In a speech that contained several veiled digs at US President Trump’s trade policy, Chinese President Xi Jinping kicked off the first China International Import Expo (CIIE) in Shanghai on Monday with a pledge to boost imports.
Calling the expo “an important decision made by China to pursue a new round of high-level opening-up”, he outlined that China’s priority is to widen market access to the rest of the world and demonstrate its position of “supporting the multilateral trading system and promoting free trade”.
The main takeaway from the speech was a pledge to import at least US$30tn of goods and US$10tn of services over the next 15 years in a bid to satisfy ever-increasing domestic demand. Although this is a marked increase from a statement at the APEC CEO Summit last year, when the Chinese president targeted US$24tn of goods exports over the coming decade-and-a-half, some onlookers see imports rising even further.
Speaking to GTR, Tianjie He, senior economist at Oxford Economics, says: “The goal of importing US$40tn of goods and services in the next 15 years is not ambitious in our view – in our forecast, China will import US$72tn of goods and services, of which US$64tn are goods, in the coming 15 years.”
While vice-premier Liu He had raised hopes of more reforms this year in his January speech at Davos, Xi did not outline much in the way of concrete initiatives at the CIIE, instead repeating stock lines around China’s opening-up, advancing an open world economy and supporting economic globalisation. However, a statement that foreign equity caps will be raised in the education and medical service sectors was welcomed by investors seeking to capitalise on China’s huge supply gap.
“There are meaningful steps undertaken, such as lowering tariffs and increasing caps on foreign ownership of companies. These should support imports going forward,” says He. “As to where more imports are going to come from, China’s consumer market has great growth potential. Changing demographics and rising affluence of Chinese consumers will boost demand for higher quality, more customised consumer products and services.” She adds that growth areas include but are not limited to household appliances, cars, healthcare, education, recreation, travel and tourism.
“Chinese consumers haven’t just become richer,” says Helen Wong, chief executive for Greater China at HSBC. “They’ve become more health-conscious, more concerned about the environment and more discerning about brands and the quality of what they buy. This is about a growing middle-class buying avocados and wearable digital devices – just like middle-class consumers in Europe or North America.”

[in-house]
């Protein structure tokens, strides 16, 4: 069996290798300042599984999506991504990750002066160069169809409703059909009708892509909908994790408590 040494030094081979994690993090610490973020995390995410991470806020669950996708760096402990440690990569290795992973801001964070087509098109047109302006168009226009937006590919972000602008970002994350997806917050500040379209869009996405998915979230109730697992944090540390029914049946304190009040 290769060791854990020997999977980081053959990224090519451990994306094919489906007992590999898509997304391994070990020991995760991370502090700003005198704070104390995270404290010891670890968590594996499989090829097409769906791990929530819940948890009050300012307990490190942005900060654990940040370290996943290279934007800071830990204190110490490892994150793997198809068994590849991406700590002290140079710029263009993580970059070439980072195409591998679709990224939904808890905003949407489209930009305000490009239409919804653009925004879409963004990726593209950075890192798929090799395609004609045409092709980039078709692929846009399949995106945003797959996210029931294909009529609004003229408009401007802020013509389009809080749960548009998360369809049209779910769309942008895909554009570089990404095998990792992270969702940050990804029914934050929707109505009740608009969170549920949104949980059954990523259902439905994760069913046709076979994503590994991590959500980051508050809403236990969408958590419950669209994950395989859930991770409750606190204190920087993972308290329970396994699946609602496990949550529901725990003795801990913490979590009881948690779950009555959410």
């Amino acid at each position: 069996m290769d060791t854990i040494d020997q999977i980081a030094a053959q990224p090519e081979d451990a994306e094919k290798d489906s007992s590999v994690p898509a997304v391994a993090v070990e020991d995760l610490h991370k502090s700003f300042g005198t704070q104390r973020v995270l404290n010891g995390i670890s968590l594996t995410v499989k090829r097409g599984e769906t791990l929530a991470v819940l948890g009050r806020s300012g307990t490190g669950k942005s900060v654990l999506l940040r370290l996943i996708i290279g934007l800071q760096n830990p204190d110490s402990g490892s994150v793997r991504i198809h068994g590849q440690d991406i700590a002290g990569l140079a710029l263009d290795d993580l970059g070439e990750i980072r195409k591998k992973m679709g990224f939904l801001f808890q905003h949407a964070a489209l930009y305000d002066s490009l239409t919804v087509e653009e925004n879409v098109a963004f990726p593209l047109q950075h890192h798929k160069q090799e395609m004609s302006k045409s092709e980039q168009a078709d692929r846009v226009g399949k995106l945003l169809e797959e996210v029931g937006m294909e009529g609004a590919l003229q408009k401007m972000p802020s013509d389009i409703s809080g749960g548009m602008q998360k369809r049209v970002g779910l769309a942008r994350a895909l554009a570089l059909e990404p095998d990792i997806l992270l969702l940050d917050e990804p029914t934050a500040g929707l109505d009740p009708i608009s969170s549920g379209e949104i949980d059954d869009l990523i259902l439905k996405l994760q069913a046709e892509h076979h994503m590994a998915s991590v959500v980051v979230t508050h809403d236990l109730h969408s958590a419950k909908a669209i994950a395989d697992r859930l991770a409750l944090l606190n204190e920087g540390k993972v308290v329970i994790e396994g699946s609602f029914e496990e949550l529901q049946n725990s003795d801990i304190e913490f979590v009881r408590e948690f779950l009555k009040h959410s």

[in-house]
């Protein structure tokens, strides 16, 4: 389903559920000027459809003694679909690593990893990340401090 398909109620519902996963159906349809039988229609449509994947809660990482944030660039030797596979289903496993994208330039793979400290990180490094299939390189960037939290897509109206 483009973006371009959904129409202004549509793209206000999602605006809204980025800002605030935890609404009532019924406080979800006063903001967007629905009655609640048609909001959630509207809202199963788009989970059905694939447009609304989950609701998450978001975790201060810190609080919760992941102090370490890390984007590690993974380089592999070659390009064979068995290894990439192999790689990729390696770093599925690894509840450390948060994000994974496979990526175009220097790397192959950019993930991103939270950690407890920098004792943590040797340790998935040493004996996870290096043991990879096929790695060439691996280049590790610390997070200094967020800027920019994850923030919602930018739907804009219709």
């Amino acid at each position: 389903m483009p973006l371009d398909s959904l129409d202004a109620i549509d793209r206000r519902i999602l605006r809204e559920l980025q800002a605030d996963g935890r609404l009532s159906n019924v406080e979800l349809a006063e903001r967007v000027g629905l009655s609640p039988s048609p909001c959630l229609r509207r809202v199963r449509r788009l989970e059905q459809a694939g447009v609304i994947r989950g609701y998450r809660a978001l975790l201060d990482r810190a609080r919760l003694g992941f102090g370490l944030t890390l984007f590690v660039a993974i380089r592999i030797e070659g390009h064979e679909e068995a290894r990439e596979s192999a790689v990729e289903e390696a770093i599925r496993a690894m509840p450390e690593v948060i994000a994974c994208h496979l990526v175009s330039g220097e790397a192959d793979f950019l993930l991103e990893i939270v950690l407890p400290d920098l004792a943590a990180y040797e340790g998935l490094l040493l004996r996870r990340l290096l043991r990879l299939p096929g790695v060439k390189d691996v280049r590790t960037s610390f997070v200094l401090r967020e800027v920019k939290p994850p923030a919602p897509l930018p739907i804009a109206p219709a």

In HSBC’s Navigator: Made for China survey, launched Tuesday at the Expo, the intersection of international businesses’ growth ambitions and China’s increasingly affluent and discerning consumers is clear. In September, the survey canvassed the views of 1,205 small and large companies in 11 key global economies that already export to China or are considering doing so.
The results show nearly half of businesses that are currently selling to China see it as a top-three destination to expand their business in the next three to five years. In the US, that figure rises to 58%, and among manufacturers globally it is 51%. Indeed, despite the ongoing trade spat, US companies seem more positive about the Chinese market than their European counterparts, with four out of 10 US companies surveyed saying they believe that China will be their most important market, compared to only 15% in Europe.
This is also mirrored by the level of comfort demonstrated by companies in selling to China: 43% of European companies surveyed by HSBC said they face challenges in understanding the local business culture there, versus just 33% in the US.
“To succeed in the future, international businesses must be ‘Made for China’,” says Stuart Tait, Asia Pacific regional head of commercial banking for HSBC. “China is no longer just the world’s factory; its fast-growing consumer market is prompting international businesses to re-evaluate how and what they sell to China. While made-in-China goods are found in-store and online around the world, the rapid development of China’s economy means that Chinese consumers are shaping the strategies of international businesses. These companies need a new playbook: ‘Made in China’ is no longer enough; they and their products need to be ‘Made for China’.”